FAA issues new Boeing 737 Max Airworthiness Directive prompted by recent electrical issues

AvatarBy Skies Magazine | April 30, 2021

Estimated reading time 4 minutes, 51 seconds.

The Federal Aviation Administration (FAA) on April 30 issued a new Airworthiness Directive (AD) for specific Boeing 737-8 and 737-9 aircraft. The directive comes on the heels of Boeing’s April 9 announcement, which stated that during standard production testing, an urgent safety issue was discovered involving an electrical bonding and grounding issue in a newly manufactured Max 8 plane. 

“Investigation identified insufficient bonding of certain metallic support panel assemblies installed in two areas of the flight deck, which affects the electrical grounding of installed equipment,” the AD reads. The aircraft had not yet been delivered.

Dozens of Boeing 737 Max 8 and Max 9 planes have been removed from service due to an electrical bonding and grounding issue that was discovered in a newly manufactured Max 8 plane. Stephen Brashear Photo

Boeing issued a recommendation that 16 737 Max operators temporarily remove the planes from service. The FAA said all affected planes, in the U.S. and worldwide, have been grounded, “pending development and implementation of approved corrective action that will address the unsafe condition.”

According to the AD, “the affected areas are the P6 panel assembly, including the mounting tray for the standby power control unit, located behind the first officer, and the main instrument panel assembly located in front of and between the captain and first officer.”

The electrical issues “could affect the operation of certain systems, including engine ice protection.” The AD was issued in an attempt to prevent “loss of critical functions simultaneous flight deck effects,” possibly impacting safe flight and landing.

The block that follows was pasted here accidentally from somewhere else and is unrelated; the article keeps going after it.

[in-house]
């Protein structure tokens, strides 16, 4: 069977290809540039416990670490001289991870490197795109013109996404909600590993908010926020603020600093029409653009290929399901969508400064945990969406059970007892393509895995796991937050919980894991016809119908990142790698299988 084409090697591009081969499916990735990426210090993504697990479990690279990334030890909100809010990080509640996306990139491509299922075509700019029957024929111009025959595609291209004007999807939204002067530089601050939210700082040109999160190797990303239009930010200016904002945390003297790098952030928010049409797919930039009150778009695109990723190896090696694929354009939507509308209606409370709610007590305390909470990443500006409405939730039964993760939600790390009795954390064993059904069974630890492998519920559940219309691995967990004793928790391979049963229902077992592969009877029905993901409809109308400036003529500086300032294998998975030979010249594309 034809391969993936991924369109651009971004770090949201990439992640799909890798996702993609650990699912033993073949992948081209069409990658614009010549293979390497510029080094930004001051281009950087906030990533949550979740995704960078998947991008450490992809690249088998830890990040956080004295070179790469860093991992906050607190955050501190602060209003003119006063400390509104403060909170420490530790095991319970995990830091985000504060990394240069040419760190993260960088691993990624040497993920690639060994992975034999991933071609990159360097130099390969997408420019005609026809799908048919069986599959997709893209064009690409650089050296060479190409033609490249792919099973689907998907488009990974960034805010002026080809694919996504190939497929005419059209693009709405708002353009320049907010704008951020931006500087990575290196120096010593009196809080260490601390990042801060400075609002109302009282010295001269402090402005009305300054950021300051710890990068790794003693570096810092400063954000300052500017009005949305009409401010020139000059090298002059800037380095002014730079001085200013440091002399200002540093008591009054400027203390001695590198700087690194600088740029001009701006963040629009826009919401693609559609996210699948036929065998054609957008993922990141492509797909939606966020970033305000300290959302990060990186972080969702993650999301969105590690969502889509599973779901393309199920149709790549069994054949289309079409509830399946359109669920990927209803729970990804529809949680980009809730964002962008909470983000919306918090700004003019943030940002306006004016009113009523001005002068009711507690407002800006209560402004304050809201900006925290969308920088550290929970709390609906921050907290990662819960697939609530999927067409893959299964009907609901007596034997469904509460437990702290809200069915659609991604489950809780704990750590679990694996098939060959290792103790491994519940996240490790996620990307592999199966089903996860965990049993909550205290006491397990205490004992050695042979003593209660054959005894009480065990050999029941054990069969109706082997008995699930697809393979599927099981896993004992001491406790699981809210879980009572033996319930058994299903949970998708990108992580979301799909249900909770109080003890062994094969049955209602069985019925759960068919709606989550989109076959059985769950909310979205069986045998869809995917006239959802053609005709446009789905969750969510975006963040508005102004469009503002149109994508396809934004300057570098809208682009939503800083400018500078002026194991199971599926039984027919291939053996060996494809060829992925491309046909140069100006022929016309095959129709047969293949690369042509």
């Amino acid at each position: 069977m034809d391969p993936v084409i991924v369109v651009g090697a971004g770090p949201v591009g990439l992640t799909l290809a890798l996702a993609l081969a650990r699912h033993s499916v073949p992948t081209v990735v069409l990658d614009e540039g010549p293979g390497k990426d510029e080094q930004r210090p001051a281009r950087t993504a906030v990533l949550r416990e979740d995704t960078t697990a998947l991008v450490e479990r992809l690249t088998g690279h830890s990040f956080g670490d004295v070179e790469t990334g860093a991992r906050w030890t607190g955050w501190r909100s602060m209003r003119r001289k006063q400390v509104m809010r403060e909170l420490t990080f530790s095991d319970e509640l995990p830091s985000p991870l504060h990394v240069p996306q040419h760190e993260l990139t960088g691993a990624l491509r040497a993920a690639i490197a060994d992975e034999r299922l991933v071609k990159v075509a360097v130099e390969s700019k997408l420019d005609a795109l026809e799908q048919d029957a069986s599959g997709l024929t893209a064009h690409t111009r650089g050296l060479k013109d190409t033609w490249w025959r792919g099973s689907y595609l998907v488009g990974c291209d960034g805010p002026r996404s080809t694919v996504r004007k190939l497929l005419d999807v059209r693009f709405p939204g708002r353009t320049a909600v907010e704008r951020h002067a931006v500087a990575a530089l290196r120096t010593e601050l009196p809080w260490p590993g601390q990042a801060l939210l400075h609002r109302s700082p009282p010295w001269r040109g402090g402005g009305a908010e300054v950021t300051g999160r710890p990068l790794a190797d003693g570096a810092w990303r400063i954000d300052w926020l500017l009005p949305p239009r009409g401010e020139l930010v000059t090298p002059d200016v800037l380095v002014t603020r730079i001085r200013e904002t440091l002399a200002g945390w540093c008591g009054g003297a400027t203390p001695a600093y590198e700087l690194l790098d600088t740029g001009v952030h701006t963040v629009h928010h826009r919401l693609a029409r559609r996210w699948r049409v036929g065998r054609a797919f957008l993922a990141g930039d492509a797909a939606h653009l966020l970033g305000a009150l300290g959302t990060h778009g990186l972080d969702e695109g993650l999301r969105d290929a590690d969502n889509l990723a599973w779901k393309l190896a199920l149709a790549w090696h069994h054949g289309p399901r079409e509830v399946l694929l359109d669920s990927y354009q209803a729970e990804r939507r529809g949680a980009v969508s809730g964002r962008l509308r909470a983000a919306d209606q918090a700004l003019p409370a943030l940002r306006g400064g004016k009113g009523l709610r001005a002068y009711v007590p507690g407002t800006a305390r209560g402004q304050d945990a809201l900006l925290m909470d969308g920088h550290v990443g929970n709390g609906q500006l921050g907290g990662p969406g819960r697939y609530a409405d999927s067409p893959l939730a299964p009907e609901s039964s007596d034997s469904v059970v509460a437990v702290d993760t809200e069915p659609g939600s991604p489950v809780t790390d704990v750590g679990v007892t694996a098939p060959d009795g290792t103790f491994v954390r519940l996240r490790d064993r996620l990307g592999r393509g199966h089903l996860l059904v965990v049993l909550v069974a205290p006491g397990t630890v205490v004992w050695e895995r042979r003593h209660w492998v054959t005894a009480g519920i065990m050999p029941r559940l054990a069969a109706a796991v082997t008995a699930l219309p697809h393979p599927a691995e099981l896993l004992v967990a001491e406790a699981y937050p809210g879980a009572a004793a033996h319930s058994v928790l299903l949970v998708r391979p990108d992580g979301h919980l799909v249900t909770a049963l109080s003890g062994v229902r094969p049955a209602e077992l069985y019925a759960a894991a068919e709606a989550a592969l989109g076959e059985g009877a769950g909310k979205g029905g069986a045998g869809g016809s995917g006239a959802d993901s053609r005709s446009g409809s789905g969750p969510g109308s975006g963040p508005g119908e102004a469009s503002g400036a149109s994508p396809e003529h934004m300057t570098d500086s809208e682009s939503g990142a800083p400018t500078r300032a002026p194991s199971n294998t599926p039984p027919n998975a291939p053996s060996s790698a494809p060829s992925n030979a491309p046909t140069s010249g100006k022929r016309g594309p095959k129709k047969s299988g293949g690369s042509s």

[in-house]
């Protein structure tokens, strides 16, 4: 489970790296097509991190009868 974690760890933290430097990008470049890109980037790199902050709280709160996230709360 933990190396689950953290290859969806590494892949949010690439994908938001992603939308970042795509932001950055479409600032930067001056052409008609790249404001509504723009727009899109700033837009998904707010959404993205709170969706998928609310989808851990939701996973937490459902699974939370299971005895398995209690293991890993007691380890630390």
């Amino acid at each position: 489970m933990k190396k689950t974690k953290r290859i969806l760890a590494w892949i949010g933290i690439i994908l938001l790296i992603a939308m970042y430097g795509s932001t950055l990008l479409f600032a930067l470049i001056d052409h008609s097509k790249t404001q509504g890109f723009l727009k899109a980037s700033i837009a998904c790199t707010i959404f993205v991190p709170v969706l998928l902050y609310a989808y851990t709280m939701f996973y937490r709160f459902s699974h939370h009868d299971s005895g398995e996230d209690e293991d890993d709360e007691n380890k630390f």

In an April 28 statement, Boeing chief executive Dave Calhoun said, “We are finalizing the plans and documentation with the FAA to outline the process required for operators to return their airplanes to service. Upon approval by the FAA, we expect the work to take a few days per airplane.”

The FAA acknowledged that “all affected in-service airplanes passed all testing prior to delivery, and there have been no reported in-service failures due to this condition. However . . . there is a potential for degradation or loss of the existing uncontrolled ground paths on those airplanes over time.”

The AD applies to Boeing 737-8 and 737-9 aircraft “with an original airworthiness certificate or original export certificate of airworthiness issued on or before April 9, 2021.” The flight deck modification will affect 71 aircraft, and the cost on U.S. operators to fix 71 aircraft would be US$154,915, according to the AD. Affected aircraft have been grounded from service, “pending development and implementation of approved corrective action that will address the unsafe condition.”

The Boeing 737 Max aircraft was grounded in March 2019 following two fatal 737 Max 8 crashes. After a lengthy re-certification process, the FAA ungrounded the aircraft on November 18, 2020. This new safety concern is not related to the system error that led to the fatal crashes with Lion Air (2018) and Ethiopian Airlines (2019).

Since November 2020, Boeing has delivered over 85 737 Max aircraft worldwide. “Twenty-one airlines have returned their airplanes to service and have safely flown more than 26,000 revenue flights totaling more than 58,500 flight hours,” said Calhoun.

The FAA is in contact with the currently affected airlines and the manufacturer, and will ensure the issue is addressed. The AD was published in advance on April 29, 2021, and was scheduled to be published in the Federal Register on April 30. 

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